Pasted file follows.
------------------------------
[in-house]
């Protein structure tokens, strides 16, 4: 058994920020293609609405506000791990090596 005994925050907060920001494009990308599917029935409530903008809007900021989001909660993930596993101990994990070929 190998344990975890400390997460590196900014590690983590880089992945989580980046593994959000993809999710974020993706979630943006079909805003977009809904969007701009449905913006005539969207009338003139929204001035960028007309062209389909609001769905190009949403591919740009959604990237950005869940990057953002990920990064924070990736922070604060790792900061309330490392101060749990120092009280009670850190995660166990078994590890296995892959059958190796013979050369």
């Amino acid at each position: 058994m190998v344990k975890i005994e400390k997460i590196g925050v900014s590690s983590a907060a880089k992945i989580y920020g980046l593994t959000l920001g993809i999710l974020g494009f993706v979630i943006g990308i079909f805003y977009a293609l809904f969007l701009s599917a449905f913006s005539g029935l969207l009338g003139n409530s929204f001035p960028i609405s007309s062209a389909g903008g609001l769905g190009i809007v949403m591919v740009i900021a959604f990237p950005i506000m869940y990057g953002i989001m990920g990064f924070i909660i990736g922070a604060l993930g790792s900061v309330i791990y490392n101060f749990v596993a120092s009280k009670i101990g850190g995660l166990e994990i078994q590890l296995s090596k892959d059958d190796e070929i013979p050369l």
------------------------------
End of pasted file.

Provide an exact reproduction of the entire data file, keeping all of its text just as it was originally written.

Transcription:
[in-house]
């Protein structure tokens, strides 16, 4: 058994920020293609609405506000791990090596 005994925050907060920001494009990308599917029935409530903008809007900021989001909660993930596993101990994990070929 190998344990975890400390997460590196900014590690983590880089992945989580980046593994959000993809999710974020993706979630943006079909805003977009809904969007701009449905913006005539969207009338003139929204001035960028007309062209389909609001769905190009949403591919740009959604990237950005869940990057953002990920990064924070990736922070604060790792900061309330490392101060749990120092009280009670850190995660166990078994590890296995892959059958190796013979050369």
């Amino acid at each position: 058994m190998v344990k975890i005994e400390k997460i590196g925050v900014s590690s983590a907060a880089k992945i989580y920020g980046l593994t959000l920001g993809i999710l974020g494009f993706v979630i943006g990308i079909f805003y977009a293609l809904f969007l701009s599917a449905f913006s005539g029935l969207l009338g003139n409530s929204f001035p960028i609405s007309s062209a389909g903008g609001l769905g190009i809007v949403m591919v740009i900021a959604f990237p950005i506000m869940y990057g953002i989001m990920g990064f924070i909660i990736g922070a604060l993930g790792s900061v309330i791990y490392n101060f749990v596993a120092s009280k009670i101990g850190g995660l166990e994990i078994q590890l296995s090596k892959d059958d190796e070929i013979p050369l």